Then Jesus said to Thomas, “Put your finger here, and look at my hands. Put your hand into the wound in my side. Don’t be faithless any longer. Believe!” (John 20.27)
Sometimes wounds leave permanent marks, don’t they? Battle scars. Jesus kept his. Often, we keep ours too.
Jesus didn’t have to, but he kept the scars. A deliberate choice. Have you ever pondered why? You could google it and find some interesting answers (Aquinas listed most of the ones you’ll find), but before you do that, take some time to pray and meditate on it yourself. What does his choice to keep the scars tell you about Jesus? About following him?
I think that’s enough to reflect on for a week. Or a lifetime.
“But Jesus, for his part, was not entrusting himself to them, because he knew all people, and because he did not need anyone to testify concerning man, for he himself knew what was in man.” John 2.24-25
There are some differences between Jesus and the rest of us. He knew the people he was dealing with fully, knew who to trust (fishermen and tax collectors); knew who not to trust (religious people). Not because they were fishermen or religious people, but because of what was in their hearts. We can’t know what’s in people’s hearts much of the time.
Despite this limitation, there are some important lessons for us here, attitudes Jesus had that we should emulate:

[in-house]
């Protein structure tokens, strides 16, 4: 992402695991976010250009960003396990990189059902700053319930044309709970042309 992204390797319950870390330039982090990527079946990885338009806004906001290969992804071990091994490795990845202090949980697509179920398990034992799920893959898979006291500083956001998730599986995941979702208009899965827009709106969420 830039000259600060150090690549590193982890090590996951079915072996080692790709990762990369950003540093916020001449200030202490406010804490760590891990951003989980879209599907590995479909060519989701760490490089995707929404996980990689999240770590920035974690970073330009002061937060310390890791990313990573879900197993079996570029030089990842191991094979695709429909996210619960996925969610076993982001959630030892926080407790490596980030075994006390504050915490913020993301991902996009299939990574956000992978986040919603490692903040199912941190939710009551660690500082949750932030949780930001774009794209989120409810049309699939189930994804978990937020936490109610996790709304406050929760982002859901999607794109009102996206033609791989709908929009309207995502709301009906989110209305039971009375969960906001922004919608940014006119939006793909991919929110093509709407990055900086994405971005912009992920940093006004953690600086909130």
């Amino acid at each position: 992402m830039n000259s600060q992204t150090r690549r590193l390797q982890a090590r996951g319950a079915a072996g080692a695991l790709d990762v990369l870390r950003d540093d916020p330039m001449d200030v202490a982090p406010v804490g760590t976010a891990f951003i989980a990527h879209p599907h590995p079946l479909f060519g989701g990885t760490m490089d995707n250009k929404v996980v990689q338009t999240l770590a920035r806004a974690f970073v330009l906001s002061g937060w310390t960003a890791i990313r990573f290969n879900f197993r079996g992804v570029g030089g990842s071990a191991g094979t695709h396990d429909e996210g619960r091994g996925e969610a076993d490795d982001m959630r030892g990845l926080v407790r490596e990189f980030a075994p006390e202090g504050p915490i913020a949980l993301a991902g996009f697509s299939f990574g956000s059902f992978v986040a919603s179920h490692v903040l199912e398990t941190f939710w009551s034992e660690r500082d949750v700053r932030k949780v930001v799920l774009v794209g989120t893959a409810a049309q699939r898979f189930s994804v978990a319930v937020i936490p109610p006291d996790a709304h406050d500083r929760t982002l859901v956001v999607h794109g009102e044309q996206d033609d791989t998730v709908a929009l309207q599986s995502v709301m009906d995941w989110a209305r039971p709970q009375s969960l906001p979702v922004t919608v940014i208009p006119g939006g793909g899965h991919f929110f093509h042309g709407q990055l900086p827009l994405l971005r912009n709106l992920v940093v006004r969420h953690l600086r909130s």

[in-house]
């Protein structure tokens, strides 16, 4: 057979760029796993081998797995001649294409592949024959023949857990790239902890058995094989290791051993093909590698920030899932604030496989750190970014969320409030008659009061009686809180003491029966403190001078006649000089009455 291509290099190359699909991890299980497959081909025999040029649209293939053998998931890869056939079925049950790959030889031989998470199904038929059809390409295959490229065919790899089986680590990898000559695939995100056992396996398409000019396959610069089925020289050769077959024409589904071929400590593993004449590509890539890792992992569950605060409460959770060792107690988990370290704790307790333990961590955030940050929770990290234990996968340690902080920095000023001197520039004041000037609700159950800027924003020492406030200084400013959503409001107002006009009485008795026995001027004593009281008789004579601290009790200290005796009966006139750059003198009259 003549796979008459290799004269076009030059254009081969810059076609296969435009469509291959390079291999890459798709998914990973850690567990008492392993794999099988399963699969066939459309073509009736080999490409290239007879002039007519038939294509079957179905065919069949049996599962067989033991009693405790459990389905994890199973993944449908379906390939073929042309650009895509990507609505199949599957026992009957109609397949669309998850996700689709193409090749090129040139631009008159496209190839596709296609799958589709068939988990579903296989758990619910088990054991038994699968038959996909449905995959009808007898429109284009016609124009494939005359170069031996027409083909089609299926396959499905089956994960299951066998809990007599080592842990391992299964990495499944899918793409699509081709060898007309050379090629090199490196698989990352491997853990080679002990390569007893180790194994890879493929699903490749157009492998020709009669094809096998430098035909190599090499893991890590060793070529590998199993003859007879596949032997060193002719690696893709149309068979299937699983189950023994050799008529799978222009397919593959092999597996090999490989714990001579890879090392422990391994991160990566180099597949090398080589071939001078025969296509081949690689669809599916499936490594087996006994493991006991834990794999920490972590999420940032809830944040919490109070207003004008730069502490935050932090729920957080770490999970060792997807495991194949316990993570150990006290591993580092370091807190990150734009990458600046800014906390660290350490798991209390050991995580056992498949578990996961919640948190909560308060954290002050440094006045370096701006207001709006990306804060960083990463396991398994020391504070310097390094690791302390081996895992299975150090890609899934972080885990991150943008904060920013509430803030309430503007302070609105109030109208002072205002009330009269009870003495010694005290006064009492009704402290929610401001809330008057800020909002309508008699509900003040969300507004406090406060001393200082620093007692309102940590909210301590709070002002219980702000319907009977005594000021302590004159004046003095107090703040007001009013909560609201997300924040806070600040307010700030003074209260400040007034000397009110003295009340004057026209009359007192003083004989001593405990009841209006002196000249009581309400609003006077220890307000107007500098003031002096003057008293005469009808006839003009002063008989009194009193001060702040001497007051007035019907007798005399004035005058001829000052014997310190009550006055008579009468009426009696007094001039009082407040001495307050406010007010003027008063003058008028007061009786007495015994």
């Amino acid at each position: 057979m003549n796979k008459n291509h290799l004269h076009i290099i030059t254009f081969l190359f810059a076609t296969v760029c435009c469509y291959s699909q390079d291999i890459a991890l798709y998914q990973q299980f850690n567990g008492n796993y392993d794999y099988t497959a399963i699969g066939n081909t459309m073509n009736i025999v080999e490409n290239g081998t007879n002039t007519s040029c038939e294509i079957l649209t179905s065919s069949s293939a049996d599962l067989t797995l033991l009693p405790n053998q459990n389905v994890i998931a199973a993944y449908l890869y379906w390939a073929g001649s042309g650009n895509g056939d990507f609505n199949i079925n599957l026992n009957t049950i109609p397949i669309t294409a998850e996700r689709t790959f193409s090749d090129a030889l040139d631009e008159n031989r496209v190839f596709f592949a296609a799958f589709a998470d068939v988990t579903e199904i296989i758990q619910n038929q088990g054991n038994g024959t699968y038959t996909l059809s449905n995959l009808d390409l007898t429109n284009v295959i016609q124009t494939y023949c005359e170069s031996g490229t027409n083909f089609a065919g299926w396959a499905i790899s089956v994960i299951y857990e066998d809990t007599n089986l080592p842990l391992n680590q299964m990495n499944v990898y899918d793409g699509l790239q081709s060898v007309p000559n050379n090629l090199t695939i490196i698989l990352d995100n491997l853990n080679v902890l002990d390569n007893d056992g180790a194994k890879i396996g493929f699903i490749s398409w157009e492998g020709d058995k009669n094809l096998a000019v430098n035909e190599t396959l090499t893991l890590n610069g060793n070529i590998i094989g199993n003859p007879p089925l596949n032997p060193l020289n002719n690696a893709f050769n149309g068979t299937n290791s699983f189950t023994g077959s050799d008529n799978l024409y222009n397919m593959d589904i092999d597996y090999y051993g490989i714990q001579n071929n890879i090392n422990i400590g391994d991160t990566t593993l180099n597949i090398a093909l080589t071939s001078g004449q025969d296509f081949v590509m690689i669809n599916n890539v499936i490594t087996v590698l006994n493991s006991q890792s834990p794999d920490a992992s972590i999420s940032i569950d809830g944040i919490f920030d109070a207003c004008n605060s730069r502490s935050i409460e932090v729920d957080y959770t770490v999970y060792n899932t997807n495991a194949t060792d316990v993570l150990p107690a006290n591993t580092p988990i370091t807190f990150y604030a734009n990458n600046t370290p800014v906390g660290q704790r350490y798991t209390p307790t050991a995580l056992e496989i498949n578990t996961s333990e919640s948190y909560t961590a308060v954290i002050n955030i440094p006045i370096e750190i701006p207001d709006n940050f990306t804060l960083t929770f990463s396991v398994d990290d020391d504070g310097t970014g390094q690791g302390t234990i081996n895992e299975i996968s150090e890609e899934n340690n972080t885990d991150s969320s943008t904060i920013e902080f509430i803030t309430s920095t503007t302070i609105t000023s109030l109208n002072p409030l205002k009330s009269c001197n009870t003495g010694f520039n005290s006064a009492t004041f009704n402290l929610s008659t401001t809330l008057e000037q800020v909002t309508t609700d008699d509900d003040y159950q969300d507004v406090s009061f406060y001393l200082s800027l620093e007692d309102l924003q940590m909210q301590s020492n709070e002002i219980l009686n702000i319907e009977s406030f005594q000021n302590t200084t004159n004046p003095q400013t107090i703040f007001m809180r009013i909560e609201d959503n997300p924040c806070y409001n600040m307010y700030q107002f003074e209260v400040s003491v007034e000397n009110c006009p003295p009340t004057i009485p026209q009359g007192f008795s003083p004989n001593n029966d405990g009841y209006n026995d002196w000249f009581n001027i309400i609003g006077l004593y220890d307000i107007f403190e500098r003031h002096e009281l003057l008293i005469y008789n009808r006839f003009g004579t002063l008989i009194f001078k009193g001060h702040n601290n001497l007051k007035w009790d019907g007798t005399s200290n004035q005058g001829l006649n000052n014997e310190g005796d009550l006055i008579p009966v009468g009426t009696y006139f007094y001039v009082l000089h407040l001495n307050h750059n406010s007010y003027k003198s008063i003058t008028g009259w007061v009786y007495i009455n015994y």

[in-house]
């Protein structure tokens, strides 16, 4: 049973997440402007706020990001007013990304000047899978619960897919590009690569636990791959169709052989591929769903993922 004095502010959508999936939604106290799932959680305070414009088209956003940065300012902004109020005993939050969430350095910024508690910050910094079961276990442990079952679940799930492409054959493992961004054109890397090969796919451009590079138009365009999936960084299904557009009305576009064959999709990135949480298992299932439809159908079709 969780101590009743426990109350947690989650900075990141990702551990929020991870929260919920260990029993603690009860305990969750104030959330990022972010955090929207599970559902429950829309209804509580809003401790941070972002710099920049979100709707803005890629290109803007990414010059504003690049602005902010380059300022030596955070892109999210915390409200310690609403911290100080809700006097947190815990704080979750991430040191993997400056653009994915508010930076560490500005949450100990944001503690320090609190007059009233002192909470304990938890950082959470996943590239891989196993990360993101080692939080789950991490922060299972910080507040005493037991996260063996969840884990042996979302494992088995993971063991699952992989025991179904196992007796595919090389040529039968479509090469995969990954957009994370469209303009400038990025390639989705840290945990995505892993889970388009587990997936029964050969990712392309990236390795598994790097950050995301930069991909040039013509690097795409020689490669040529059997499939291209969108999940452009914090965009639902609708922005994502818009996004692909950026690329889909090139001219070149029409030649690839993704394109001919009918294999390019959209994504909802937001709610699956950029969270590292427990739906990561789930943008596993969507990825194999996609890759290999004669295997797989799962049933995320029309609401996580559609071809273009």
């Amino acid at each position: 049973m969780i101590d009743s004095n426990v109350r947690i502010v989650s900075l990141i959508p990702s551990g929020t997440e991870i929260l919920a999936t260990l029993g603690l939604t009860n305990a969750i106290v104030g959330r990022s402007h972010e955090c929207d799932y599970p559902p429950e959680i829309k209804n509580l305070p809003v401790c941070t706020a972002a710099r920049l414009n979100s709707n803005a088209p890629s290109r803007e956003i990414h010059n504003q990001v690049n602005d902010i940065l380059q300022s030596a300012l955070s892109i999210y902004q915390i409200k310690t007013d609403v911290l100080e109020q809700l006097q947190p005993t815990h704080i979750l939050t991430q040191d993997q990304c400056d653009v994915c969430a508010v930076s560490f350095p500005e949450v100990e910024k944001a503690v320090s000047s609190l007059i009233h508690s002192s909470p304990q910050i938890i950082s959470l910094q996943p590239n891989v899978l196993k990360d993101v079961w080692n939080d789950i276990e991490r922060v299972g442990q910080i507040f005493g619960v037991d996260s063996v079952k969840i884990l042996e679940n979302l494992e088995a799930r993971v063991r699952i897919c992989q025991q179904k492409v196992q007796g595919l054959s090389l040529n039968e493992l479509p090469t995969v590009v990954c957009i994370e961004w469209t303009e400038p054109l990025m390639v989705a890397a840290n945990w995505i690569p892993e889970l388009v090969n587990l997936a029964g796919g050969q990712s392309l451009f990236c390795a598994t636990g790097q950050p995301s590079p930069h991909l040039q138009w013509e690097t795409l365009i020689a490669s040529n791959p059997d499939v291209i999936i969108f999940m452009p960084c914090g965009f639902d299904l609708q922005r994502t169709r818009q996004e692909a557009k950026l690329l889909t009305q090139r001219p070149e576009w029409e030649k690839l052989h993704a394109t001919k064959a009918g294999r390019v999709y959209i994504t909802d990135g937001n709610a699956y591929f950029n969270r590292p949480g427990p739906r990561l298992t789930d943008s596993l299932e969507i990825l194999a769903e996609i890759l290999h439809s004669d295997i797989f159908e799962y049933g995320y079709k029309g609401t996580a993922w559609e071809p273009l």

1. Cautious of who we entrust ourselves to, the default stance being don’t, then make exceptions as the Spirit leads (who does know all hearts)
2. Not needing the testimony/approval/affirmation of others, Jesus’ testimony of himself was enough, as is HIS testimony of us (not our own)
In short, we take the same approach as Jesus and put our trust in the same place he did. Jesus trusted himself; we trust him too. Spend some time reflecting on what it means to entrust yourself to others, why you need to be careful with this, and the difference it would make in your life and ministry if the only approval you need/want/accept comes from Jesus. I think some of us will find it frees us to do truly great things for the kingdom. I think some of us will find it sours us to the taste of our own Kool-Aid we’ve been too happily chugging down at the encouragement of others. I think some of us will find it does both.